MEXICO CITY (Reuters) - Argentina’s debt is a problem that the incoming administration must resolve, its president-elect, Alberto Fernandez, said on Monday, during a news conference in Mexico.
Speaking on his first overseas trip as the next president of the South American nation, Fernandez criticized the debt load his administration will inherit.
“The speed with which debt was taken on and the characteristics of the debt were impressive, because the debt is very large and it must be met in the very short term,” he said.
“That is what we have to try to solve.”
Argentina shoulders about $100 billion in sovereign debt.
The center-left Fernandez also had choice words for the International Monetary Fund, which he said was partly to blame for Argentina’s economic woes.
The multilateral financial organization extended a credit line of $57 billion to the recession- and inflation-racked country last year, when a run on the peso currency sparked concerns about a possible sovereign bond default.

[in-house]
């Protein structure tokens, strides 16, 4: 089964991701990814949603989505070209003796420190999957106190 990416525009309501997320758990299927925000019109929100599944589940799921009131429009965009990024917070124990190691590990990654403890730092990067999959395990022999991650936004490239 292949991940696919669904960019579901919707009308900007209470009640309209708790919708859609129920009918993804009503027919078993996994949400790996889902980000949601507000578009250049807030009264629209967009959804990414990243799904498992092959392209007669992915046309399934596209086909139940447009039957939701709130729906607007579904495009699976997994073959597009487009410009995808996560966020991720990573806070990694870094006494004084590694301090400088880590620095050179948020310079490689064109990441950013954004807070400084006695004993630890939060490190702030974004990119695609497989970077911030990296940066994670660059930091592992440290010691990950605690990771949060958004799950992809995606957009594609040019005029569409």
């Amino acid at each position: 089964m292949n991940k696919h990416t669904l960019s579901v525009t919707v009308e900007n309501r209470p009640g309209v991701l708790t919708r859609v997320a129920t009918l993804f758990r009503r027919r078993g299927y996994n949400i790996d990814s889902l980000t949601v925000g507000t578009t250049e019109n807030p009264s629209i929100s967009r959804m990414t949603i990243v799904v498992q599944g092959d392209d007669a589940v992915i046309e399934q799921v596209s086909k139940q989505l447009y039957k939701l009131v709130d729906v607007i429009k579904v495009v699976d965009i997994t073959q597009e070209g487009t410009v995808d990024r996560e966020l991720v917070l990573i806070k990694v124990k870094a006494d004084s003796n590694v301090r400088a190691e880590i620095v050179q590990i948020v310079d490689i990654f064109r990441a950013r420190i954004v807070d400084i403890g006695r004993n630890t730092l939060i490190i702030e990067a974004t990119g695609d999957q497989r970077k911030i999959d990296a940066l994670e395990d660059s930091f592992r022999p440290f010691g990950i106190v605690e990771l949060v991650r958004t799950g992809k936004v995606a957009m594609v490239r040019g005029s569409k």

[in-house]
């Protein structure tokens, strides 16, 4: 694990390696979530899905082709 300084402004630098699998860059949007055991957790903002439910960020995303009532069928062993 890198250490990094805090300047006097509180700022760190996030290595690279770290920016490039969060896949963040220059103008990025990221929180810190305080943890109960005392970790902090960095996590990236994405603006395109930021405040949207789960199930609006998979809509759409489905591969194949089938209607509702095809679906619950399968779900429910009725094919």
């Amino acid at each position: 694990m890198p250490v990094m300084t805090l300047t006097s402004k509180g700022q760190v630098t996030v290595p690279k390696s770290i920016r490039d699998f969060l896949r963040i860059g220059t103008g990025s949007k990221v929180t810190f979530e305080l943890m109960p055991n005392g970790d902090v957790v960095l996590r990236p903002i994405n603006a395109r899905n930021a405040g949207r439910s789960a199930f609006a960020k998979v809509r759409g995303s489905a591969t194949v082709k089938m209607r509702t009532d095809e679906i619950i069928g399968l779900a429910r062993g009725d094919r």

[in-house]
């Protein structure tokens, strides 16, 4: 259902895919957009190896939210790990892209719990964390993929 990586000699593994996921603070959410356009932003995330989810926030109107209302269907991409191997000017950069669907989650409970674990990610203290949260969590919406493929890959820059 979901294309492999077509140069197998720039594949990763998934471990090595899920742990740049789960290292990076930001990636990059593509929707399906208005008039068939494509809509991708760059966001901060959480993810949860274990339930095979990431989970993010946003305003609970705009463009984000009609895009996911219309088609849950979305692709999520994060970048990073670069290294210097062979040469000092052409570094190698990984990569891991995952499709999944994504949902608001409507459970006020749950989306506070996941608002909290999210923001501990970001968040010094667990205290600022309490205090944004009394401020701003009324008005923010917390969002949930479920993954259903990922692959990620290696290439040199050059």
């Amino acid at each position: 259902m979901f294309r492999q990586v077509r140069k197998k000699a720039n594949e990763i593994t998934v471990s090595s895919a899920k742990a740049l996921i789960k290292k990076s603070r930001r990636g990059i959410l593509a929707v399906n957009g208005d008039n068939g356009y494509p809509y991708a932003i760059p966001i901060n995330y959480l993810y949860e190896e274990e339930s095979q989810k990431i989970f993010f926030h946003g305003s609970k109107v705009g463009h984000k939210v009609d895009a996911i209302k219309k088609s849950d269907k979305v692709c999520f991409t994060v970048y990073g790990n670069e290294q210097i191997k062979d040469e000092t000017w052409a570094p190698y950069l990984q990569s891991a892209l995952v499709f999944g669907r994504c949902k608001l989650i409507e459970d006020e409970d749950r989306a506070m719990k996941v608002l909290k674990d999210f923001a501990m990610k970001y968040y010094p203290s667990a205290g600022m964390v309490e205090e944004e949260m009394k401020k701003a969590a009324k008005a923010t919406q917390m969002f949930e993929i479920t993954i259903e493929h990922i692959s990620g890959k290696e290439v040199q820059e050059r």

“As we have said over and over again, the International Monetary Fund is also responsible for what is happening in Argentina, and we don’t like the monetary fund,” Fernandez said.
The IMF deal, negotiated with outgoing President Mauricio Macri, has been in limbo since the Aug. 11 primary election.
Fernandez’s bigger-than-expected margin of victory in the primary pummeled the peso currency and sparked fresh debt fears.
Argentina’s incoming president will continue his visit to Mexico on Tuesday with a speech at its largest public university.
Reporting by Daina Beth Solomon; Editing by Clarence Fernandez